It wasn’t until I first saw a Lada 1500 (also VAZ 2101, 2103, 2105 and 21073), that I think I actually saw what Jenkins was referring to. Maybe it is, maybe it isn’t, but somehow, sharkmobile seems to fit the Lada 1500 and its just one Russian automotive design that remains unique and confined to this part of the world.
окрошка is a Russian cold soup with a nice little tang to it and it is the perfect refreshing snack or meal on a hot summer day.
When you first think of Russian architecture, images of the great cathedrals that grace the skylines of cities like Moscow and St. Petersburg and their distinctive onion shaped roofs might come to mind. You may also think of the magnificent public halls, museums, schools and government buildings; the Spasskava Tower in the Moscow Kremlin, the Iberian Gate, Red Square, or the GUM department store.
Many city dwelling Russians, and residents of countries that once made up the Soviet Union (Ukraine, Belarus, etc.) have a dacha, and with it, a green thumb and they take great pride in the quality and composition of their gardens. The shelves of many a dacha are filled with books on horticulture and when the flowers are blooming, you can bet most Russians are eager to have a portrait photo taken in the midst of the blooms. As such, many Russians who have dachas grow their own fruits and vegetables and prefer it that way.
Traveling always gives you an interesting insight into the culture of another country, but an additional benefit of traveling is the ability to reflect back on your own culture and to see it from a different perspective. The observance of holidays, and more specifically the importance placed on some celebrations by the community and society as a whole, is just one of the interesting comparisons you can make after having traveled abroad.
I recently returned from a two week trip to Russia. Compared to the expedition and some other post expedition travels, two weeks really wasn’t very long… at least it didn’t seem very long as it flew by incredibly fast, but then again, the expedition flew by like a blur as well. Needless to say, I packed in as much as I could into those two weeks: from Russian language lessons and Moscow sightseeing, to countryside barbeques and a gigantic celebration of Russian war veterans. I also packed in as much as I could into my luggage. In Colorado, May is a tricky month weather wise. It can be snowing one day and sunny and hot the next. Case in point, the Saturday before I left for Russia, the mercury hit over 80 degrees and a few days later, Denver received 10 inches of snow. This left me scratching my head as to how to pack. My friend Elena said spring in Russia can be equally unpredictable, and considering how far north I was going to be, I decided I had better be prepared for it all.
As everyone is certainly well aware, there was a bombing last week at the 117th running of the Boston Marathon. With no know terrorists organizations claiming immediate responsibility, an anxious public desperately searched for clues and eagerly waited for answers into the identity of the suspect(s). Wild speculation was the order of the day and pundits “in the know” even went as far as to incorrectly and absurdly spew theories about who did it, such as Fox News contributor and overall hack Erik Rush, who claimed “Muslims are evil. Let’s kill them all,” and that it was the Saudi’s who were to blame. A Saudi man was initially questioned by Boston Police but released shortly thereafter.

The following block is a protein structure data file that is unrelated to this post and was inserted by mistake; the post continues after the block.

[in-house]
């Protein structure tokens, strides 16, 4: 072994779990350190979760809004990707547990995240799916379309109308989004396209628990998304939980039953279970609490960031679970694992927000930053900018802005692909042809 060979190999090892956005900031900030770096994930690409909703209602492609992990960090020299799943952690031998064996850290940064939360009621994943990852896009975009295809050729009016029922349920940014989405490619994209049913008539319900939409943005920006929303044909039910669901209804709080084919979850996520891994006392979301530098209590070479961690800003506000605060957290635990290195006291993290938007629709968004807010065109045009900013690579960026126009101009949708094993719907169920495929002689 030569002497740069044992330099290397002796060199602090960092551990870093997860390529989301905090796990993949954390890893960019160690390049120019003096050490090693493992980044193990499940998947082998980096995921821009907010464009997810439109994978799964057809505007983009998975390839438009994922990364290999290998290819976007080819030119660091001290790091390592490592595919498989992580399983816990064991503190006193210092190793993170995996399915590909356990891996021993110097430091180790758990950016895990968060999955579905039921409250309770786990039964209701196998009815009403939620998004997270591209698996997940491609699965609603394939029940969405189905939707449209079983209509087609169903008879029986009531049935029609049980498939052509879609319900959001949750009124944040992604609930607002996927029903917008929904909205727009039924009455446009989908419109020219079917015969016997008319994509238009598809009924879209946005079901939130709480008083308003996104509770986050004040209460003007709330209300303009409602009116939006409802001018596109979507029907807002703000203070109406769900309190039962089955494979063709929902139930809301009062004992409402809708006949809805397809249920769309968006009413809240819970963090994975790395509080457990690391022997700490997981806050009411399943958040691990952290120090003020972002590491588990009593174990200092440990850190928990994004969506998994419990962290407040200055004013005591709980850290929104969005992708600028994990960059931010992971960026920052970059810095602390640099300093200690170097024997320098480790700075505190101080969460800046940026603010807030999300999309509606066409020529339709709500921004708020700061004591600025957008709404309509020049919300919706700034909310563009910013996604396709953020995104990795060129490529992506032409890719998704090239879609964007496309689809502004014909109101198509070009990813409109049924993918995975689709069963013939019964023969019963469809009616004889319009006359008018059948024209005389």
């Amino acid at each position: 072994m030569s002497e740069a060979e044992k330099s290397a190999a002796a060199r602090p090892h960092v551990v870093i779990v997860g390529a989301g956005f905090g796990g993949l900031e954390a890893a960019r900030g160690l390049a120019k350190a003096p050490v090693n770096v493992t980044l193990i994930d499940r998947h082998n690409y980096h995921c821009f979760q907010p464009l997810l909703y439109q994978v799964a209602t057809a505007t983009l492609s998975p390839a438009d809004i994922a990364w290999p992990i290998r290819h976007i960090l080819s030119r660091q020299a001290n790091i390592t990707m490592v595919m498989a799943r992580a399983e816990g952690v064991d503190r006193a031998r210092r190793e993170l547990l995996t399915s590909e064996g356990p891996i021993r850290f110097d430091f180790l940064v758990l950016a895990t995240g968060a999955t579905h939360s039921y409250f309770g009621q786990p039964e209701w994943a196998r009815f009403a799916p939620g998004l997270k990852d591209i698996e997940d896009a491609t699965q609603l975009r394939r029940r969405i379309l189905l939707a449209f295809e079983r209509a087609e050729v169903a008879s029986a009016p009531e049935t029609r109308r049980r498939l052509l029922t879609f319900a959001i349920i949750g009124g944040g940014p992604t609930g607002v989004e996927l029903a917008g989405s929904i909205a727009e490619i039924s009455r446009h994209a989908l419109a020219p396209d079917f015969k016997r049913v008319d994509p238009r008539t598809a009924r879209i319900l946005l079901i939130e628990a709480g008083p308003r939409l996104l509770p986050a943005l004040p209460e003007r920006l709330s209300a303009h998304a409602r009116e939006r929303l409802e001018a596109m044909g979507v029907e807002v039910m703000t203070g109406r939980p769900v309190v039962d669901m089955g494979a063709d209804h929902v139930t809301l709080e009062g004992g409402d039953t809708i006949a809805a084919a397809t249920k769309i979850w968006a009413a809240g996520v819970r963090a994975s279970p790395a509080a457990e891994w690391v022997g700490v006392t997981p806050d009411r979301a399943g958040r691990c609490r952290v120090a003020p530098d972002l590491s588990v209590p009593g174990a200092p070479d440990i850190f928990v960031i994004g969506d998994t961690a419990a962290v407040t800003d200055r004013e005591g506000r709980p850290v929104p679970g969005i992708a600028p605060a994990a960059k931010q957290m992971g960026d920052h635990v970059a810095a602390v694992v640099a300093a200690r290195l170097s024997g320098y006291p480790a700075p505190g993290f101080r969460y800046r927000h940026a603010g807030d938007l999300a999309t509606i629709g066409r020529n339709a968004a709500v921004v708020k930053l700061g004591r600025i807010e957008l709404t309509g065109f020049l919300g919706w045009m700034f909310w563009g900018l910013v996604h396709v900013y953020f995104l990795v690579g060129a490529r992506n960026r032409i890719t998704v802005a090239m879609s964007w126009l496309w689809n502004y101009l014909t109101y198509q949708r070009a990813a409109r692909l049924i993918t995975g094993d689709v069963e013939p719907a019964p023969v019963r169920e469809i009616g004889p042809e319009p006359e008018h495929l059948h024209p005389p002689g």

First of all, it goes without saying that you should not try this at home, and that the activity shown here is extremely dangerous and potentially fatal. I guess you could say that this should be left to certified professionals, but since I don’t know what might qualify someone as a professional in this instance, other than being certifiable, just use your head. With the qualifier out of the way, this is freaking awesome. We here at The World by Road have always been fascinated with Russians and the latest trend out of Mother Russia has us salivating a bit and drooling over some amazing and equally dizzying photos stemming from the latest boredom killing pastime for those who are not in the slightest bit faint of heart. It’s called skywalking or sky hacking and calling it crazy is an understatement.
Muammar Gaddafi waves goodbye (photo from PressTV)
2011 was a year of unprecedented change around the world. Grassroots protests topped longstanding dictatorships while others succumbed to natural causes. Time magazine selected The Protester as its person of the year for 2011 and with all the change protesters helped bring about in the world in 2011, 2012 is shaping up to be a year for travelers. In 2008, The World by Road was stopped dead in its tracks; barred entry to Libya because we were Americans. Three years later, the Arab Spring saw the forced resignations of long serving authoritarians in Tunisia and Egypt. Libya’s Col. Muammar Gaddafi didn’t go as willingly and was later captured and killed by rebel forces ending a bloody six month civil war. Protests have also gained momentum in Yemen, Bahrain, Syria, and most recently Russia, and if the events of North Africa are any indication, change is on the horizon in those countries as well.